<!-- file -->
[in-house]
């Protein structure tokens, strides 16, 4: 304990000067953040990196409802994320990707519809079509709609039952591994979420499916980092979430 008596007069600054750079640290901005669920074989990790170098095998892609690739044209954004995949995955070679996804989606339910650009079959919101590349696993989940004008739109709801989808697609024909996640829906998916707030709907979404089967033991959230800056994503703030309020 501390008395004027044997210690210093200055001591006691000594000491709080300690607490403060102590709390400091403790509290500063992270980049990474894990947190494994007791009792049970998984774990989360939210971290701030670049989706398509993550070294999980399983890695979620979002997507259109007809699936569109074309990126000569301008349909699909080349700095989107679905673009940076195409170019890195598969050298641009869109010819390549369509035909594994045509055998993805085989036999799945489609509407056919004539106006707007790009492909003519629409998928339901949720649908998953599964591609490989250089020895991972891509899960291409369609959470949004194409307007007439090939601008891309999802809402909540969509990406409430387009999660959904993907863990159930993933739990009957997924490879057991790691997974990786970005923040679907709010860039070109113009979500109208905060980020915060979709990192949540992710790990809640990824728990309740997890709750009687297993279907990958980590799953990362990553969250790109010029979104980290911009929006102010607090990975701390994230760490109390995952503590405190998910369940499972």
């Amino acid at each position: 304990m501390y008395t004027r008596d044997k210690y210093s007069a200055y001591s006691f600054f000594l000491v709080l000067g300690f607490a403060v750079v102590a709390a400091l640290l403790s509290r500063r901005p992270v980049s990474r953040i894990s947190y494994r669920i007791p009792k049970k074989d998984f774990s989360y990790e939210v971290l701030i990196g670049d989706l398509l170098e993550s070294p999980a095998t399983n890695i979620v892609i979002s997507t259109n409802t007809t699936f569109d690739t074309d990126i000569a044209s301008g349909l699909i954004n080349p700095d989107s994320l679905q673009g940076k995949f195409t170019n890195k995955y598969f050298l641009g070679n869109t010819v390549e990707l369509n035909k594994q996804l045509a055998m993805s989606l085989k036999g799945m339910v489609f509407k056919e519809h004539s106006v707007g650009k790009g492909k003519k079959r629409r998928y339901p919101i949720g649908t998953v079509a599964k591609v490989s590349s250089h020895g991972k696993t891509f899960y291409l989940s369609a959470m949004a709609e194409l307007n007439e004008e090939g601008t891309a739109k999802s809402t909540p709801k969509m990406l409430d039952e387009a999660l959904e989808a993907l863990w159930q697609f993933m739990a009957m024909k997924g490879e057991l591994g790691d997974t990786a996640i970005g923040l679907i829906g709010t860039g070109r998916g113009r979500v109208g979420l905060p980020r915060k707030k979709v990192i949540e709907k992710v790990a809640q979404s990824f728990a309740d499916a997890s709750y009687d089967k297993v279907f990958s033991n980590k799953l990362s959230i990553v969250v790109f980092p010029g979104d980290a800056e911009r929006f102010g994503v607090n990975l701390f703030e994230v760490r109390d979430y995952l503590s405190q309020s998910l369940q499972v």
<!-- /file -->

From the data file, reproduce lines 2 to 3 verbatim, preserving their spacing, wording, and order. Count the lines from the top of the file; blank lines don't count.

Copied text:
């Protein structure tokens, strides 16, 4: 304990000067953040990196409802994320990707519809079509709609039952591994979420499916980092979430 008596007069600054750079640290901005669920074989990790170098095998892609690739044209954004995949995955070679996804989606339910650009079959919101590349696993989940004008739109709801989808697609024909996640829906998916707030709907979404089967033991959230800056994503703030309020 501390008395004027044997210690210093200055001591006691000594000491709080300690607490403060102590709390400091403790509290500063992270980049990474894990947190494994007791009792049970998984774990989360939210971290701030670049989706398509993550070294999980399983890695979620979002997507259109007809699936569109074309990126000569301008349909699909080349700095989107679905673009940076195409170019890195598969050298641009869109010819390549369509035909594994045509055998993805085989036999799945489609509407056919004539106006707007790009492909003519629409998928339901949720649908998953599964591609490989250089020895991972891509899960291409369609959470949004194409307007007439090939601008891309999802809402909540969509990406409430387009999660959904993907863990159930993933739990009957997924490879057991790691997974990786970005923040679907709010860039070109113009979500109208905060980020915060979709990192949540992710790990809640990824728990309740997890709750009687297993279907990958980590799953990362990553969250790109010029979104980290911009929006102010607090990975701390994230760490109390995952503590405190998910369940499972």
């Amino acid at each position: 304990m501390y008395t004027r008596d044997k210690y210093s007069a200055y001591s006691f600054f000594l000491v709080l000067g300690f607490a403060v750079v102590a709390a400091l640290l403790s509290r500063r901005p992270v980049s990474r953040i894990s947190y494994r669920i007791p009792k049970k074989d998984f774990s989360y990790e939210v971290l701030i990196g670049d989706l398509l170098e993550s070294p999980a095998t399983n890695i979620v892609i979002s997507t259109n409802t007809t699936f569109d690739t074309d990126i000569a044209s301008g349909l699909i954004n080349p700095d989107s994320l679905q673009g940076k995949f195409t170019n890195k995955y598969f050298l641009g070679n869109t010819v390549e990707l369509n035909k594994q996804l045509a055998m993805s989606l085989k036999g799945m339910v489609f509407k056919e519809h004539s106006v707007g650009k790009g492909k003519k079959r629409r998928y339901p919101i949720g649908t998953v079509a599964k591609v490989s590349s250089h020895g991972k696993t891509f899960y291409l989940s369609a959470m949004a709609e194409l307007n007439e004008e090939g601008t891309a739109k999802s809402t909540p709801k969509m990406l409430d039952e387009a999660l959904e989808a993907l863990w159930q697609f993933m739990a009957m024909k997924g490879e057991l591994g790691d997974t990786a996640i970005g923040l679907i829906g709010t860039g070109r998916g113009r979500v109208g979420l905060p980020r915060k707030k979709v990192i949540e709907k992710v790990a809640q979404s990824f728990a309740d499916a997890s709750y009687d089967k297993v279907f990958s033991n980590k799953l990362s959230i990553v969250v790109f980092p010029g979104d980290a800056e911009r929006f102010g994503v607090n990975l701390f703030e994230v760490r109390d979430y995952l503590s405190q309020s998910l369940q499972v």